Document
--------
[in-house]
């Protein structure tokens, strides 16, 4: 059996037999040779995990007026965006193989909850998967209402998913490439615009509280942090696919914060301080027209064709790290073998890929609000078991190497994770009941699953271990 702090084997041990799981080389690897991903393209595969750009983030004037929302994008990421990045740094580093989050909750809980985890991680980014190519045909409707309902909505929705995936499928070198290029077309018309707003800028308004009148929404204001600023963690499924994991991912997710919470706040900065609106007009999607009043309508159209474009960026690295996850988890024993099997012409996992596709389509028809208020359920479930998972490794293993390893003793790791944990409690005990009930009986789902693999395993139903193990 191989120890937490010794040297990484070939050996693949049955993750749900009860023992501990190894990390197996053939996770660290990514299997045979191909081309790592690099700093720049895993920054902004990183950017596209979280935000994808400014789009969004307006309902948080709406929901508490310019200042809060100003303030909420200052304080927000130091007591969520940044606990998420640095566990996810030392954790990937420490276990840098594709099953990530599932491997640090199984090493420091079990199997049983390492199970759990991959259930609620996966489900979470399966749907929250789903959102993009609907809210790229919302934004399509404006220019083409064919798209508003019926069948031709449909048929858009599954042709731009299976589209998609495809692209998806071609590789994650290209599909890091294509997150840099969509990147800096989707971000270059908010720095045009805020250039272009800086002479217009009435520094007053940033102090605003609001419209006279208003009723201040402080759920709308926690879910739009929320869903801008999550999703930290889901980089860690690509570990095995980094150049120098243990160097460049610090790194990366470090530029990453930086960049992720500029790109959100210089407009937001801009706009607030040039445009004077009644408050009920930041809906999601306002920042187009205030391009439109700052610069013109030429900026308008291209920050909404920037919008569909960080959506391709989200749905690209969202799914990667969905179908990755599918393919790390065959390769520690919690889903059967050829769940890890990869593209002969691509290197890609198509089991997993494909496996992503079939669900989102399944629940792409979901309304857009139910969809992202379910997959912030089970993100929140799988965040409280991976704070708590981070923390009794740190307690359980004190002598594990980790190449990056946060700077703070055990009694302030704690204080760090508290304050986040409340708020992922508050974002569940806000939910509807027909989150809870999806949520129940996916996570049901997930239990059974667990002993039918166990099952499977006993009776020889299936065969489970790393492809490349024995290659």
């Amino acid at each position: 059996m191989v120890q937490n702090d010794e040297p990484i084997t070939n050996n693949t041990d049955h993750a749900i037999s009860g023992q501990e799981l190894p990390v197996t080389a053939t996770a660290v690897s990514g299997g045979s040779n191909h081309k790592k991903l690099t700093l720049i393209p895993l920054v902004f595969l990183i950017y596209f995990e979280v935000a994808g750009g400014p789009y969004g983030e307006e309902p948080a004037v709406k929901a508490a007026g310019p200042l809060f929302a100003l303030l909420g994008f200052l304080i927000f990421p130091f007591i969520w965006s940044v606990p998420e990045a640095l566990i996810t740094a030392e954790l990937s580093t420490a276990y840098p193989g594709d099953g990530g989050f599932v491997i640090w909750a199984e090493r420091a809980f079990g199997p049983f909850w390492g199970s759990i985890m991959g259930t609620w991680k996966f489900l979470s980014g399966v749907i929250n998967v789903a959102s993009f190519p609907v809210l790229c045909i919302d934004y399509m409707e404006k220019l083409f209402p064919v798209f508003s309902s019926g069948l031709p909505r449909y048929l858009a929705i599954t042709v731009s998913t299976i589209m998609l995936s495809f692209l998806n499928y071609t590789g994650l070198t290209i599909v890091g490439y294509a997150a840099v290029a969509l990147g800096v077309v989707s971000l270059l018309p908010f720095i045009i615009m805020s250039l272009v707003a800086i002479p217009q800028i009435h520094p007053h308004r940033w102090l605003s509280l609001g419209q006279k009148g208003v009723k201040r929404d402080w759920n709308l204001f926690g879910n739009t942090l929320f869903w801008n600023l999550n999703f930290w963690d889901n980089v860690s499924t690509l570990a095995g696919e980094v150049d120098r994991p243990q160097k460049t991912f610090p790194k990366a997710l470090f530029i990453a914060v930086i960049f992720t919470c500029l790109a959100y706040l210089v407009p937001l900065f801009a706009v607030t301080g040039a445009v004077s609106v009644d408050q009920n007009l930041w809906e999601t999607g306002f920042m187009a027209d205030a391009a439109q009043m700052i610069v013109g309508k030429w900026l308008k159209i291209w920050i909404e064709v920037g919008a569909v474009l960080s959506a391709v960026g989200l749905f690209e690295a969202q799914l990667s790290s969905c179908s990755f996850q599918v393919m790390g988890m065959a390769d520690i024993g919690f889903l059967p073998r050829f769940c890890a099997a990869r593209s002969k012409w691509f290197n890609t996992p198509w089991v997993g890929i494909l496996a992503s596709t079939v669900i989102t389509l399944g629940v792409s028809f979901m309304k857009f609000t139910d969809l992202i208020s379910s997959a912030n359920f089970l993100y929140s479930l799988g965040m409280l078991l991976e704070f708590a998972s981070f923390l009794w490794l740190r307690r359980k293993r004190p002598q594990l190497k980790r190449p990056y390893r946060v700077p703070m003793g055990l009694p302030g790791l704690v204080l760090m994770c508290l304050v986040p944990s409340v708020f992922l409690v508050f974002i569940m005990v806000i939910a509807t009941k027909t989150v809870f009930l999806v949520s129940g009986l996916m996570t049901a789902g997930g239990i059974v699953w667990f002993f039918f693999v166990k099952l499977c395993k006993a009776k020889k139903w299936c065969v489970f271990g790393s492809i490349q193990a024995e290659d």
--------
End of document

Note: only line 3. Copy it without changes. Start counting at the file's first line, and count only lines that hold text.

């Amino acid at each position: 059996m191989v120890q937490n702090d010794e040297p990484i084997t070939n050996n693949t041990d049955h993750a749900i037999s009860g023992q501990e799981l190894p990390v197996t080389a053939t996770a660290v690897s990514g299997g045979s040779n191909h081309k790592k991903l690099t700093l720049i393209p895993l920054v902004f595969l990183i950017y596209f995990e979280v935000a994808g750009g400014p789009y969004g983030e307006e309902p948080a004037v709406k929901a508490a007026g310019p200042l809060f929302a100003l303030l909420g994008f200052l304080i927000f990421p130091f007591i969520w965006s940044v606990p998420e990045a640095l566990i996810t740094a030392e954790l990937s580093t420490a276990y840098p193989g594709d099953g990530g989050f599932v491997i640090w909750a199984e090493r420091a809980f079990g199997p049983f909850w390492g199970s759990i985890m991959g259930t609620w991680k996966f489900l979470s980014g399966v749907i929250n998967v789903a959102s993009f190519p609907v809210l790229c045909i919302d934004y399509m409707e404006k220019l083409f209402p064919v798209f508003s309902s019926g069948l031709p909505r449909y048929l858009a929705i599954t042709v731009s998913t299976i589209m998609l995936s495809f692209l998806n499928y071609t590789g994650l070198t290209i599909v890091g490439y294509a997150a840099v290029a969509l990147g800096v077309v989707s971000l270059l018309p908010f720095i045009i615009m805020s250039l272009v707003a800086i002479p217009q800028i009435h520094p007053h308004r940033w102090l605003s509280l609001g419209q006279k009148g208003v009723k201040r929404d402080w759920n709308l204001f926690g879910n739009t942090l929320f869903w801008n600023l999550n999703f930290w963690d889901n980089v860690s499924t690509l570990a095995g696919e980094v150049d120098r994991p243990q160097k460049t991912f610090p790194k990366a997710l470090f530029i990453a914060v930086i960049f992720t919470c500029l790109a959100y706040l210089v407009p937001l900065f801009a706009v607030t301080g040039a445009v004077s609106v009644d408050q009920n007009l930041w809906e999601t999607g306002f920042m187009a027209d205030a391009a439109q009043m700052i610069v013109g309508k030429w900026l308008k159209i291209w920050i909404e064709v920037g919008a569909v474009l960080s959506a391709v960026g989200l749905f690209e690295a969202q799914l990667s790290s969905c179908s990755f996850q599918v393919m790390g988890m065959a390769d520690i024993g919690f889903l059967p073998r050829f769940c890890a099997a990869r593209s002969k012409w691509f290197n890609t996992p198509w089991v997993g890929i494909l496996a992503s596709t079939v669900i989102t389509l399944g629940v792409s028809f979901m309304k857009f609000t139910d969809l992202i208020s379910s997959a912030n359920f089970l993100y929140s479930l799988g965040m409280l078991l991976e704070f708590a998972s981070f923390l009794w490794l740190r307690r359980k293993r004190p002598q594990l190497k980790r190449p990056y390893r946060v700077p703070m003793g055990l009694p302030g790791l704690v204080l760090m994770c508290l304050v986040p944990s409340v708020f992922l409690v508050f974002i569940m005990v806000i939910a509807t009941k027909t989150v809870f009930l999806v949520s129940g009986l996916m996570t049901a789902g997930g239990i059974v699953w667990f002993f039918f693999v166990k099952l499977c395993k006993a009776k020889k139903w299936c065969v489970f271990g790393s492809i490349q193990a024995e290659d």